Monday, May 13, 2013

Book Review: Kiss of Fire by Rebecca Ethington

Sometimes, starting a new series is like taking a leap of faith. You pretty much have no idea what the book's going to be like, whether or not the characters are going to be likable, whether or not the storyline will reel you in in tremors of excitement and enthusiasm. I decided to try out Rebecca Ethington's "Kiss of Fire", the first book of the "Imdalind" series, after seeing a few great reviews. I have to admit, I was a little skeptical. I mean, the boy in the cover looks like a mugger/bouncer compared to the girl, who looks like she's thirteen instead of sixteen. But, hey, don't judge a book by its cover, right? (Or at least, not too much.)

Ever since she was bitten by a tiny creature on her fifth birthday, Joclyn Despain has had to deal with a strange mark on her neck. She doesn't know why it's there, but she doesn't want anyone to see it, especially her best friend Ryland, who's grown up alongside her. What she doesn't know is that the scar is the reason she's being hunted, even though she doesn't know it. When her estranged father sends her a strange birthstone for her sixteenth birthday, Joclyn finds that it triggers something inside of her, something that has a tall blonde stranger stalking her, and has her throwing a high school bully ten feet across the air. But before she can figure out what the mark really means, Joclyn is plunged into an unearthly adventure of magic and murder.

"Kiss of Fire" has a fairly unique take on magic which made the novel extra exciting. Sure, the characters can blast beams from their hands and call the wind to their bidding, but what was really interesting were the origins and history of the magic. For example, those born with latent powers are bitten by special little creatures who, lo and behold, leave behind a mark, and these people are called Chosen Children. On the other hand, people who knew from the moment they were born that they harnessed magical powers originate from Prague, the source of all ancient magic, and even within them they are separated into different 'races' based on their powers. Plus they speak Celtic or something. Nothing like some bizarre archaic language to make things more magical!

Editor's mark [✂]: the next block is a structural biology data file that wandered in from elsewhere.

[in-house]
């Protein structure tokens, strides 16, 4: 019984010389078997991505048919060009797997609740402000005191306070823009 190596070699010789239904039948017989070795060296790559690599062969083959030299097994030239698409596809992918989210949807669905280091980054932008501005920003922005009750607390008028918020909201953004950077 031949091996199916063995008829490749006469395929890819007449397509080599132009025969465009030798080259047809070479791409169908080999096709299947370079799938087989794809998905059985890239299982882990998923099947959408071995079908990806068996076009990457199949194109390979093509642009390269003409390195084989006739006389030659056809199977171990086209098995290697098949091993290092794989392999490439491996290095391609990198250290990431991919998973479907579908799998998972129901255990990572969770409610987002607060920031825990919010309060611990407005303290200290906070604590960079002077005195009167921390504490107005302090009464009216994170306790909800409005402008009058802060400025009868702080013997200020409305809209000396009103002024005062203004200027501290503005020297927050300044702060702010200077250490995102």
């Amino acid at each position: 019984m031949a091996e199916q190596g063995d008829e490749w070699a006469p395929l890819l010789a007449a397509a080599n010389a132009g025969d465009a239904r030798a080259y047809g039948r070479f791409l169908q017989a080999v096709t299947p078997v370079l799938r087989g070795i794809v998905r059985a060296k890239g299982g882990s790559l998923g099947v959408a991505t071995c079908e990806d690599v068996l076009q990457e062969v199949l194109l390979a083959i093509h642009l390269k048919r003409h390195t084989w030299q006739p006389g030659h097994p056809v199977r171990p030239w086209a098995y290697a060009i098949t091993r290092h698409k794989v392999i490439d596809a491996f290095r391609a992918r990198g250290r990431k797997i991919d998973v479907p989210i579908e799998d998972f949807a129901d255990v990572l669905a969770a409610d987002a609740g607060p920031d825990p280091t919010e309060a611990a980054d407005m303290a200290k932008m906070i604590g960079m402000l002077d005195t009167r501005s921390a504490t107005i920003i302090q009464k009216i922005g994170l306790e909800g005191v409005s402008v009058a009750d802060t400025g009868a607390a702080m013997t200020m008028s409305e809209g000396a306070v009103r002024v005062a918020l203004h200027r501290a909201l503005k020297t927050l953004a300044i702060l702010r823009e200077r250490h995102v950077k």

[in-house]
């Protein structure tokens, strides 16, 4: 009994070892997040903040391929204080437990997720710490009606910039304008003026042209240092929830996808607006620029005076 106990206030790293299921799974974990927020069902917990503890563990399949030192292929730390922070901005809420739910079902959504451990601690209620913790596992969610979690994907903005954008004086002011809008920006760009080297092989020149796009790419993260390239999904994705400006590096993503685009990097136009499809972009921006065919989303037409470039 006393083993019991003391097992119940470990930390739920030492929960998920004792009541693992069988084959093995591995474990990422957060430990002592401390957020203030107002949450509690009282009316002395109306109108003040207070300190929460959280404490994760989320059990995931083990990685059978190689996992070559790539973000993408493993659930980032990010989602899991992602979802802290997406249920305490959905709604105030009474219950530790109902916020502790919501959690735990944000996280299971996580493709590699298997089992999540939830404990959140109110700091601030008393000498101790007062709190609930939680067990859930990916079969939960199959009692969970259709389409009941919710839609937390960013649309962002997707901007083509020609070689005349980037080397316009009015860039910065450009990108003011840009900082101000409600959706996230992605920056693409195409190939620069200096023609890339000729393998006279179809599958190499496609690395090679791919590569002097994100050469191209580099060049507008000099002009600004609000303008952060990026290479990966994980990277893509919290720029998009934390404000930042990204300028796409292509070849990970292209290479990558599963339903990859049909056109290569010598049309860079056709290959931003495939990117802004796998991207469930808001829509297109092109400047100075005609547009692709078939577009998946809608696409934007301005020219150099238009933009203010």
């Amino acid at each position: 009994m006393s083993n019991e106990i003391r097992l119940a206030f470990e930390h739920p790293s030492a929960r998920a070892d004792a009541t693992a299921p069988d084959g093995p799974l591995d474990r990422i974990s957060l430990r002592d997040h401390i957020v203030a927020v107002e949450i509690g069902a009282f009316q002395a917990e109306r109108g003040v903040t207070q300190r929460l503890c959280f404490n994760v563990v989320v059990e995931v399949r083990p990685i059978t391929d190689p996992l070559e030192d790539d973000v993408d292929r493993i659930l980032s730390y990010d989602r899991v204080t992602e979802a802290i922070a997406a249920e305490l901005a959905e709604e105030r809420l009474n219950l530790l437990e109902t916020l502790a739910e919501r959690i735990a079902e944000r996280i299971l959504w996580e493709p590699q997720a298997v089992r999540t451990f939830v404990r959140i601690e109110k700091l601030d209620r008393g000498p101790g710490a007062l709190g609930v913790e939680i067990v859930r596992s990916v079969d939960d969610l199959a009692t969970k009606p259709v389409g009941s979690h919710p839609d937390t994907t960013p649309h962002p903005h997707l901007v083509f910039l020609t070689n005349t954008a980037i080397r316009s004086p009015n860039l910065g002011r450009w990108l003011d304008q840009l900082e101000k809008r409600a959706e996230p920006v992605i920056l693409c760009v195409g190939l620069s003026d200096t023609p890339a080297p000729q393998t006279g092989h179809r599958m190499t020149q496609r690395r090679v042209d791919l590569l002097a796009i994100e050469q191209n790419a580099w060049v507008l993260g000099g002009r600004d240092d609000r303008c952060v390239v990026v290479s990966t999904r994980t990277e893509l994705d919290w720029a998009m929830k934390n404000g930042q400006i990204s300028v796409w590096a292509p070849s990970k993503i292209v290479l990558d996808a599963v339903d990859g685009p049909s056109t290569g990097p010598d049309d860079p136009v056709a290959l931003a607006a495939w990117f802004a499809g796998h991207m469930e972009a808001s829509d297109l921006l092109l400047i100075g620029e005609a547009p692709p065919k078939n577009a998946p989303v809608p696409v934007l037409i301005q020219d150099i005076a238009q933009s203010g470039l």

As for the characters of "Kiss of Fire", I think you have your archetypal YA fantasy cast of characters. There's the heroine who's never fit in but soon discovers that she's special; the human (but not really) love interest who's a smoldering hottie; the bubbly best friend who helps her realize who the heroine is; and the evil bad guy. That pretty much covers it. To me, the characters weren't anything truly special. Like, I wasn't jumping out of my seat wishing I were friends with them or anything. Sure, Joclyn, Ryland, Wyn, and all the other members of their group are likable, but they fell a little flat to me. Ryland seems a little too perfect, build like Adonis and ridiculously caring and all that, and Joclyn is a generally plain person. In short, the characters were alright, nothing too special, but not too boring either.

One thing that really kind of turned me off a little from the book was the apparent lack of thorough proofreading. There's punctuation missing in quite a few places, and while "summersault" is the archaic term for "somersault", no one uses it anymore... hence archaic. The writing is a little bit awkward at places because of a reluctance to use contractions. The abundance of "you are" and "I am not"s in the writing and dialogue made everything sound a little forced and unnatural. They're in the modern world, where slang is abound, for goodness's sake! Contractions never hurt anyone.

All in all, "Kiss of Fire" is a decent YA fantasy novel with an interesting take on magic. However, the awkward writing and generic characters prevented me from really getting into the book and the heroine's plight, and I probably won't be reading any more of the "Imdalind" series. I took a leap of faith, and ended up skidding down the slope (but not plummeting, so that's something).

Rating: 2/5

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